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Swastika part of vandalism to NDP sign

Lac La Biche RCMP haven't ruled out a hate-crime investigation as they look into vandalism to a Rachel Notley political road sign on the outskirts of the Lac La Biche hamlet.
Sign blur swastika

Lac La Biche RCMP haven't ruled out a hate-crime investigation as they look into vandalism to a Rachel Notley political road sign on the outskirts of the Lac La Biche hamlet.

A Nazi swastika symbol was painted over Notley's face on one side of the sign, along with some vulgar language. Devil horns and a tail were also added to the image of Alberta's current premier, and leader of the provincial New Democratic Party.

The sign is located just west of the Lac La Biche hamlet near the Evangelical Free Church.

"It has been reported and we are investigating. Charges that come to mind are mischief — (and) given the fact that there is a swastika on it, it may be considered a hate crime and investigated as such," Lac La Biche RCMP Corp. Roxanne Genereaux told the POST last Friday afternoon.

The vandalism was first noticed by a passing motorist early Friday morning.  The Alberta NDP part was  contacted for comment by the POST on Friday, but no one from the organization has returned calls or emails.

Local NDP candidate Jane Stroud and a party volunteer were in the Lac La Biche community to campaign and clean up the sign on Saturday. While here, they repaired other signs she says have been vandalized.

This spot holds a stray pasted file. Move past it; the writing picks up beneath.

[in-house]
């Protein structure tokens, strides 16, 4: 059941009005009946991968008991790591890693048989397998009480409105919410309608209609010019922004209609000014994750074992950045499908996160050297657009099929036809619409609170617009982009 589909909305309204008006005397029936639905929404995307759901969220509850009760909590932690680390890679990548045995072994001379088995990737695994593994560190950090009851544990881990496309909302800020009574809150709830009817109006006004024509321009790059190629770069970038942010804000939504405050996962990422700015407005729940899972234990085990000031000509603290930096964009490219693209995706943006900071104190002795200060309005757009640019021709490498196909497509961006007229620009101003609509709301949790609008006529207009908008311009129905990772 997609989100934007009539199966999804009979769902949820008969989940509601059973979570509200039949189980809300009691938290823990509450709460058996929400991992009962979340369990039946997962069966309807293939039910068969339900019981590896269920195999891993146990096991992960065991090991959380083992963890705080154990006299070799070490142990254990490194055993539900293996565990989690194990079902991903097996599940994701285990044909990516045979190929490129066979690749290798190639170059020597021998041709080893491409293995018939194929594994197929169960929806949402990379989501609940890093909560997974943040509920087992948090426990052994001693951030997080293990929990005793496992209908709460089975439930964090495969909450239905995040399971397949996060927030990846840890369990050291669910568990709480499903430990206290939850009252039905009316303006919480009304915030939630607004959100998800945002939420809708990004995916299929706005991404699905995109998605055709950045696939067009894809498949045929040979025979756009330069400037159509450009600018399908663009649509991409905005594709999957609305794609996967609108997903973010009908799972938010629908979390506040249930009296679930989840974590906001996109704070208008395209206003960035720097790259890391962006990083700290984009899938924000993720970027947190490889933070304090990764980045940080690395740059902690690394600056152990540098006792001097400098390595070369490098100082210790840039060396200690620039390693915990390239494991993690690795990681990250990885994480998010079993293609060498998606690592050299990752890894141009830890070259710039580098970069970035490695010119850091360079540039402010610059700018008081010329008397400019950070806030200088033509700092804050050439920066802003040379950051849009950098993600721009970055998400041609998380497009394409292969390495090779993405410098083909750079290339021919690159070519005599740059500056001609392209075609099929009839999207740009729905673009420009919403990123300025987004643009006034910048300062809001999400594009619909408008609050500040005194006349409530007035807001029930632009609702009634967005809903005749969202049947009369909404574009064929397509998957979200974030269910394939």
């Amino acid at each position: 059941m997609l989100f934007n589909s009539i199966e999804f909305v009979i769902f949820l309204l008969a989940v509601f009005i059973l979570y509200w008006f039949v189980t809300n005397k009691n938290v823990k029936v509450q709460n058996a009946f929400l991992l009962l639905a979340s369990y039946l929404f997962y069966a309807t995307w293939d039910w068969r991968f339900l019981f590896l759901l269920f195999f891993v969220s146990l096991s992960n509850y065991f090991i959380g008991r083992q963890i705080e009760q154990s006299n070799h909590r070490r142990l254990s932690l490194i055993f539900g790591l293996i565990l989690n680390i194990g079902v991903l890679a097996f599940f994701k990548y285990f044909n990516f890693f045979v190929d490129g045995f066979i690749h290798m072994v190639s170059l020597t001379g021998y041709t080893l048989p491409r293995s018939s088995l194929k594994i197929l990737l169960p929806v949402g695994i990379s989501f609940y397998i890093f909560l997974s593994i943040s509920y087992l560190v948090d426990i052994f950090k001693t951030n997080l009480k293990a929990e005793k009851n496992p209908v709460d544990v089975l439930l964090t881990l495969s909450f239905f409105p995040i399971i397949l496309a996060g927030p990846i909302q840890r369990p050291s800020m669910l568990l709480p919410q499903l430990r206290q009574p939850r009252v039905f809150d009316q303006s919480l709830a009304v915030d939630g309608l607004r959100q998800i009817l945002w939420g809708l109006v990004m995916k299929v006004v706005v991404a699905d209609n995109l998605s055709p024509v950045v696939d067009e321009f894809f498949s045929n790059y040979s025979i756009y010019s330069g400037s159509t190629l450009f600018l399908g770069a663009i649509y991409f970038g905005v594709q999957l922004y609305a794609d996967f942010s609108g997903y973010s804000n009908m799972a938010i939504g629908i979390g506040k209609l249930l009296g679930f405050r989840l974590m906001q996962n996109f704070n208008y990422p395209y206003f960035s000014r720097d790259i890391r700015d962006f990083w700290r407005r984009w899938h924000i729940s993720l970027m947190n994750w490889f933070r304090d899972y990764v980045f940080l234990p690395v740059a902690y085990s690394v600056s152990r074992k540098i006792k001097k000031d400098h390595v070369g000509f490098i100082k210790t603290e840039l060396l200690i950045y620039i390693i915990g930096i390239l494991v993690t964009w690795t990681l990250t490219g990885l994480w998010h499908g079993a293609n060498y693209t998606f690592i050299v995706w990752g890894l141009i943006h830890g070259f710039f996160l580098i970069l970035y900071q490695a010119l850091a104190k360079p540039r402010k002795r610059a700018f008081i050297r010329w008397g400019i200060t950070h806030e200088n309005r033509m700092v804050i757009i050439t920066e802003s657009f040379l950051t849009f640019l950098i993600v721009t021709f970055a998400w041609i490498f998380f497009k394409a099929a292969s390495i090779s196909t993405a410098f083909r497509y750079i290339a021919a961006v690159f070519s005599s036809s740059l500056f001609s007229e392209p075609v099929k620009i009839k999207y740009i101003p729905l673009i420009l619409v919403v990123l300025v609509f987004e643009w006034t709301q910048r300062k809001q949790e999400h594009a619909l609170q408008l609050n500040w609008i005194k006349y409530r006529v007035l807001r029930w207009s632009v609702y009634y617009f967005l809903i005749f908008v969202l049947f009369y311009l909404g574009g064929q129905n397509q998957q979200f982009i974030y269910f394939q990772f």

"The campaign is going well. However, we have had many of our NDP signs run over and damaged. I just hope the people who are doing this realize that they are also leaving deep ruts on municipal property. There will be a cost to the municipality to repair this damage." she said, explaining that some of the damaged signs were lying in tracks of ripped up grass on boulevards. "This is an act of vandalism."

The form of spray-painted vandalism on the large Notley sign on Highway 55 took it to a disturbing next level, she said.

"The swastika is a universal symbol of hate, meant to instill fear and intimidation," Stroud said, disappointed that anyone would show such blatant disrespect to the sign, the community and the democratic process. " Please also think of the example that you are giving to our children."

The hate-tinged vandalism happened the same day Alberta UCP leader Jason Kenney released his plans to combat race-related hate crimes in Alberta.
“Protecting public safety is the first responsibility of government,” said Kenney in a statement released Friday dealing primarily with religious-based hate crimes.  “That is especially true for community groups that may be vulnerable to hate-motivated crimes. Here in Alberta, there have been disturbing reports of vandalism to mosques, temples synagogues, and churches. Improvements such as security cameras, fences, gates and other security measures can help protect these communities from violence and vandalism. That is why a United Conservative Party government will, if elected, create a Security Infrastructure Program to provide grants to defray these costs.”
The program would hold $1 million per year to make available to religious groups victimized by hate-related crimes.
The Lac La Biche incident was the second across the province in just a few days. An Alberta Party candidate in Calgary had one of her roadside signs defaced with ethnic slurs on March 21. Alberta Party leader Steven Mandel has said he would like that vandalism to be investigated as a hate crime as well.
RCMP say that damaging or stealing signs can also result in Criminal Code charges of theft or mischief being applied. The local detachment is asking the public to report any incidents of vandalism to their office, and say anyone with details on the Notley sign is encouraged to call.
"If anyone has any information in relation to this incident, we would certainly appreciate any information people may have," said Genereaux.
Alberta's provincial election takes place Tuesday, April 16.